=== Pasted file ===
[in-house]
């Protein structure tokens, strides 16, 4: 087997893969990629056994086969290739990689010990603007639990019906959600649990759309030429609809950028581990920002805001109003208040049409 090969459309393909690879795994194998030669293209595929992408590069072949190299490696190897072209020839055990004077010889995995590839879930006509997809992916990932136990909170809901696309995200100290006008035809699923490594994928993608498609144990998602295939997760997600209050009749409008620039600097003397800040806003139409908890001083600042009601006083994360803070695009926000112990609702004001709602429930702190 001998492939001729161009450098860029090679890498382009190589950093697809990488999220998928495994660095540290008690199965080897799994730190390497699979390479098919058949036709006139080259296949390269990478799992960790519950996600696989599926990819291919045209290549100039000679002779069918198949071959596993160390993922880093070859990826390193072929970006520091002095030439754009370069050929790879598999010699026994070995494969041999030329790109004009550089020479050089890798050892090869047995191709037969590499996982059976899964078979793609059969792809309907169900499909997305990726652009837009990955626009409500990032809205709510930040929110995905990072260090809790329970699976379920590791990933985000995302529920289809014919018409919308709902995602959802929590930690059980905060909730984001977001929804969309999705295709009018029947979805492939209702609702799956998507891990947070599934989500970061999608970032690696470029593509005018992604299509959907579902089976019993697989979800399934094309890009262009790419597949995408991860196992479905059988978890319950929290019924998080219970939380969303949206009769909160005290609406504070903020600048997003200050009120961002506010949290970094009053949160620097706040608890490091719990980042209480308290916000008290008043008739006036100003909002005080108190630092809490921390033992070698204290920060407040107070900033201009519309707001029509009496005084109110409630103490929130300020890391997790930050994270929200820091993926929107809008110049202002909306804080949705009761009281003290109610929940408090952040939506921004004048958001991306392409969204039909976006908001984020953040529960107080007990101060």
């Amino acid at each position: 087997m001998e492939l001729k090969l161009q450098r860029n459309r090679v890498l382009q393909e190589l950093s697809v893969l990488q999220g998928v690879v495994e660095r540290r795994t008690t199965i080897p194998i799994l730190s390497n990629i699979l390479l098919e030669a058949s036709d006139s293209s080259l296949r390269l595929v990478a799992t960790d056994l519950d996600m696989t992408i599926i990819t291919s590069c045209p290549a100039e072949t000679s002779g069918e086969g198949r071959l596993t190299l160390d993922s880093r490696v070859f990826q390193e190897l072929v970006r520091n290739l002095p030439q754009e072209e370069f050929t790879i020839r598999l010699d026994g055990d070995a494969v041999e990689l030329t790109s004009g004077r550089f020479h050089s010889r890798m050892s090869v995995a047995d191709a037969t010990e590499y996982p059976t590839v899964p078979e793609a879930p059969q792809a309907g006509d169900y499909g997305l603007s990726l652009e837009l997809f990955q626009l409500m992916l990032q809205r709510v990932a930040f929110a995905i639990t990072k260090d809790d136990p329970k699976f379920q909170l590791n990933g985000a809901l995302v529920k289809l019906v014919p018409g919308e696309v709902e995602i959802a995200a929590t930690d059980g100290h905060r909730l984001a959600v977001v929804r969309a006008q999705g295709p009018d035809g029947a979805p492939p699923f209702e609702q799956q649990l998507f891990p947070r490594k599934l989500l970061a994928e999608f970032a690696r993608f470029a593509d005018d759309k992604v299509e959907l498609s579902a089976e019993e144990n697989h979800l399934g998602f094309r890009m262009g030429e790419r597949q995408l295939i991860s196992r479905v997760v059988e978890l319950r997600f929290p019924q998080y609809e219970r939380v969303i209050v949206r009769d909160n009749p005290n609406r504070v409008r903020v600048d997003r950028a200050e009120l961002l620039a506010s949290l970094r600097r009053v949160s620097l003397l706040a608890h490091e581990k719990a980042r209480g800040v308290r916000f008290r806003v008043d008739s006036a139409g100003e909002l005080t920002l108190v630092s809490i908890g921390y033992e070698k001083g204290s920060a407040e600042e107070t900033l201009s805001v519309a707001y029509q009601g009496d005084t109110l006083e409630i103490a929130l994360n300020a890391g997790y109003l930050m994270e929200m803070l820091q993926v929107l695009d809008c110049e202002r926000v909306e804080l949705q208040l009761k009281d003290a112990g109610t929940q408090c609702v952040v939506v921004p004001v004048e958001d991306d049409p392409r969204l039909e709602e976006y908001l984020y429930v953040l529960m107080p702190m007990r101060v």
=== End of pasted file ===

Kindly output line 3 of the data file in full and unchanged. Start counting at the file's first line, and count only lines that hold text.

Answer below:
């Amino acid at each position: 087997m001998e492939l001729k090969l161009q450098r860029n459309r090679v890498l382009q393909e190589l950093s697809v893969l990488q999220g998928v690879v495994e660095r540290r795994t008690t199965i080897p194998i799994l730190s390497n990629i699979l390479l098919e030669a058949s036709d006139s293209s080259l296949r390269l595929v990478a799992t960790d056994l519950d996600m696989t992408i599926i990819t291919s590069c045209p290549a100039e072949t000679s002779g069918e086969g198949r071959l596993t190299l160390d993922s880093r490696v070859f990826q390193e190897l072929v970006r520091n290739l002095p030439q754009e072209e370069f050929t790879i020839r598999l010699d026994g055990d070995a494969v041999e990689l030329t790109s004009g004077r550089f020479h050089s010889r890798m050892s090869v995995a047995d191709a037969t010990e590499y996982p059976t590839v899964p078979e793609a879930p059969q792809a309907g006509d169900y499909g997305l603007s990726l652009e837009l997809f990955q626009l409500m992916l990032q809205r709510v990932a930040f929110a995905i639990t990072k260090d809790d136990p329970k699976f379920q909170l590791n990933g985000a809901l995302v529920k289809l019906v014919p018409g919308e696309v709902e995602i959802a995200a929590t930690d059980g100290h905060r909730l984001a959600v977001v929804r969309a006008q999705g295709p009018d035809g029947a979805p492939p699923f209702e609702q799956q649990l998507f891990p947070r490594k599934l989500l970061a994928e999608f970032a690696r993608f470029a593509d005018d759309k992604v299509e959907l498609s579902a089976e019993e144990n697989h979800l399934g998602f094309r890009m262009g030429e790419r597949q995408l295939i991860s196992r479905v997760v059988e978890l319950r997600f929290p019924q998080y609809e219970r939380v969303i209050v949206r009769d909160n009749p005290n609406r504070v409008r903020v600048d997003r950028a200050e009120l961002l620039a506010s949290l970094r600097r009053v949160s620097l003397l706040a608890h490091e581990k719990a980042r209480g800040v308290r916000f008290r806003v008043d008739s006036a139409g100003e909002l005080t920002l108190v630092s809490i908890g921390y033992e070698k001083g204290s920060a407040e600042e107070t900033l201009s805001v519309a707001y029509q009601g009496d005084t109110l006083e409630i103490a929130l994360n300020a890391g997790y109003l930050m994270e929200m803070l820091q993926v929107l695009d809008c110049e202002r926000v909306e804080l949705q208040l009761k009281d003290a112990g109610t929940q408090c609702v952040v939506v921004p004001v004048e958001d991306d049409p392409r969204l039909e709602e976006y908001l984020y429930v953040l529960m107080p702190m007990r101060v």